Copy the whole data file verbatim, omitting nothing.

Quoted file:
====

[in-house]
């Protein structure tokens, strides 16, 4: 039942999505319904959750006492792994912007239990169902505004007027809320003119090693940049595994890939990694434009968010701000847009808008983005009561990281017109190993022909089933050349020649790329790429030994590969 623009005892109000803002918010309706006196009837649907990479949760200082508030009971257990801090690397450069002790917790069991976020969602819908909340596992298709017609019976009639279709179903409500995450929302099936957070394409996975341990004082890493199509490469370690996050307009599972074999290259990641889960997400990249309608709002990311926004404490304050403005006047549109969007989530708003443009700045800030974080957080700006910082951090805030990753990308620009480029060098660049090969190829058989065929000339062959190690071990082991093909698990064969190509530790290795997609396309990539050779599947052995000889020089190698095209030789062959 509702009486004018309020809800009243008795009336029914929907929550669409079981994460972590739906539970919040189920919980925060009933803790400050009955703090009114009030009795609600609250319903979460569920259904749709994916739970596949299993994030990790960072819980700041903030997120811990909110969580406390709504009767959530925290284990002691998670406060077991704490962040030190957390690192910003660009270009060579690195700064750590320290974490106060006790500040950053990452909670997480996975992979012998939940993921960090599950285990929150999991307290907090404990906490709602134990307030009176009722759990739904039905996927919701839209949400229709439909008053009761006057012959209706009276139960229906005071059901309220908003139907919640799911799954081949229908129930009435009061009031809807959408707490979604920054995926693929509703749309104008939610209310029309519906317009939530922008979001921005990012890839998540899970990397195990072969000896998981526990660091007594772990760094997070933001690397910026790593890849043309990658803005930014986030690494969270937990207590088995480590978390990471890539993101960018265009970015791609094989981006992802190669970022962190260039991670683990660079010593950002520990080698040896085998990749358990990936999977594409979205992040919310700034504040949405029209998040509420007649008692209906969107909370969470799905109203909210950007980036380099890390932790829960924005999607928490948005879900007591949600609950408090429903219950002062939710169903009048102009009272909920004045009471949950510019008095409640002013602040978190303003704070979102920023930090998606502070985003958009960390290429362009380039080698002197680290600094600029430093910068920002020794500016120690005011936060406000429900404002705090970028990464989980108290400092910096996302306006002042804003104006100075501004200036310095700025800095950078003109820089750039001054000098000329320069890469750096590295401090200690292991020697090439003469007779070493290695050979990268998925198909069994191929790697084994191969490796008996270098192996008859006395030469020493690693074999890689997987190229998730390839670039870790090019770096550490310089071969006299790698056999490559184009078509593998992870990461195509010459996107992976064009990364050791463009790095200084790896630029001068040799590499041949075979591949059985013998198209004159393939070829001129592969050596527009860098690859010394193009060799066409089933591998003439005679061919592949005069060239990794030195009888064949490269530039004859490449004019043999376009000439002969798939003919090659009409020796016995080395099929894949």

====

[in-house]
């Protein structure tokens, strides 16, 4: 039942999505319904959750006492792994912007239990169902505004007027809320003119090693940049595994890939990694434009968010701000847009808008983005009561990281017109190993022909089933050349020649790329790429030994590969 623009005892109000803002918010309706006196009837649907990479949760200082508030009971257990801090690397450069002790917790069991976020969602819908909340596992298709017609019976009639279709179903409500995450929302099936957070394409996975341990004082890493199509490469370690996050307009599972074999290259990641889960997400990249309608709002990311926004404490304050403005006047549109969007989530708003443009700045800030974080957080700006910082951090805030990753990308620009480029060098660049090969190829058989065929000339062959190690071990082991093909698990064969190509530790290795997609396309990539050779599947052995000889020089190698095209030789062959 509702009486004018309020809800009243008795009336029914929907929550669409079981994460972590739906539970919040189920919980925060009933803790400050009955703090009114009030009795609600609250319903979460569920259904749709994916739970596949299993994030990790960072819980700041903030997120811990909110969580406390709504009767959530925290284990002691998670406060077991704490962040030190957390690192910003660009270009060579690195700064750590320290974490106060006790500040950053990452909670997480996975992979012998939940993921960090599950285990929150999991307290907090404990906490709602134990307030009176009722759990739904039905996927919701839209949400229709439909008053009761006057012959209706009276139960229906005071059901309220908003139907919640799911799954081949229908129930009435009061009031809807959408707490979604920054995926693929509703749309104008939610209310029309519906317009939530922008979001921005990012890839998540899970990397195990072969000896998981526990660091007594772990760094997070933001690397910026790593890849043309990658803005930014986030690494969270937990207590088995480590978390990471890539993101960018265009970015791609094989981006992802190669970022962190260039991670683990660079010593950002520990080698040896085998990749358990990936999977594409979205992040919310700034504040949405029209998040509420007649008692209906969107909370969470799905109203909210950007980036380099890390932790829960924005999607928490948005879900007591949600609950408090429903219950002062939710169903009048102009009272909920004045009471949950510019008095409640002013602040978190303003704070979102920023930090998606502070985003958009960390290429362009380039080698002197680290600094600029430093910068920002020794500016120690005011936060406000429900404002705090970028990464989980108290400092910096996302306006002042804003104006100075501004200036310095700025800095950078003109820089750039001054000098000329320069890469750096590295401090200690292991020697090439003469007779070493290695050979990268998925198909069994191929790697084994191969490796008996270098192996008859006395030469020493690693074999890689997987190229998730390839670039870790090019770096550490310089071969006299790698056999490559184009078509593998992870990461195509010459996107992976064009990364050791463009790095200084790896630029001068040799590499041949075979591949059985013998198209004159393939070829001129592969050596527009860098690859010394193009060799066409089933591998003439005679061919592949005069060239990794030195009888064949490269530039004859490449004019043999376009000439002969798939003919090659009409020796016995080395099929894949």